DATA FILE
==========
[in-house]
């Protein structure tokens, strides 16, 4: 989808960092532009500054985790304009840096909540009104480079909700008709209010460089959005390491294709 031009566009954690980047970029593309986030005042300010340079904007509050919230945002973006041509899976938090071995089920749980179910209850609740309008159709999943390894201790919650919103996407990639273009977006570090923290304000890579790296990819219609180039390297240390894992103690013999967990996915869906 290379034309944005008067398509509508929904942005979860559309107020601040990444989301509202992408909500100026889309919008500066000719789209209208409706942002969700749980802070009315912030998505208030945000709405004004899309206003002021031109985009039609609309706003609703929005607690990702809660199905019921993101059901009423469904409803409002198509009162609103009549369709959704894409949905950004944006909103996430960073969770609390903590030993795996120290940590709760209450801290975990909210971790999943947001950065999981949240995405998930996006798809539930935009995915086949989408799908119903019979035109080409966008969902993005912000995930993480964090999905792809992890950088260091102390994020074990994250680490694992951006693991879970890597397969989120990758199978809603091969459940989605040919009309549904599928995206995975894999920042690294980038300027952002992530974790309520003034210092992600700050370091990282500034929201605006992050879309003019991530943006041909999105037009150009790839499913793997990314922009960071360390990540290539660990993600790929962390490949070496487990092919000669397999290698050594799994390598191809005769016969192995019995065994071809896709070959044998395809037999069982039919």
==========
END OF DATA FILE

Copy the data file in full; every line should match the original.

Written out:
[in-house]
């Protein structure tokens, strides 16, 4: 989808960092532009500054985790304009840096909540009104480079909700008709209010460089959005390491294709 031009566009954690980047970029593309986030005042300010340079904007509050919230945002973006041509899976938090071995089920749980179910209850609740309008159709999943390894201790919650919103996407990639273009977006570090923290304000890579790296990819219609180039390297240390894992103690013999967990996915869906 290379034309944005008067398509509508929904942005979860559309107020601040990444989301509202992408909500100026889309919008500066000719789209209208409706942002969700749980802070009315912030998505208030945000709405004004899309206003002021031109985009039609609309706003609703929005607690990702809660199905019921993101059901009423469904409803409002198509009162609103009549369709959704894409949905950004944006909103996430960073969770609390903590030993795996120290940590709760209450801290975990909210971790999943947001950065999981949240995405998930996006798809539930935009995915086949989408799908119903019979035109080409966008969902993005912000995930993480964090999905792809992890950088260091102390994020074990994250680490694992951006693991879970890597397969989120990758199978809603091969459940989605040919009309549904599928995206995975894999920042690294980038300027952002992530974790309520003034210092992600700050370091990282500034929201605006992050879309003019991530943006041909999105037009150009790839499913793997990314922009960071360390990540290539660990993600790929962390490949070496487990092919000669397999290698050594799994390598191809005769016969192995019995065994071809896709070959044998395809037999069982039919």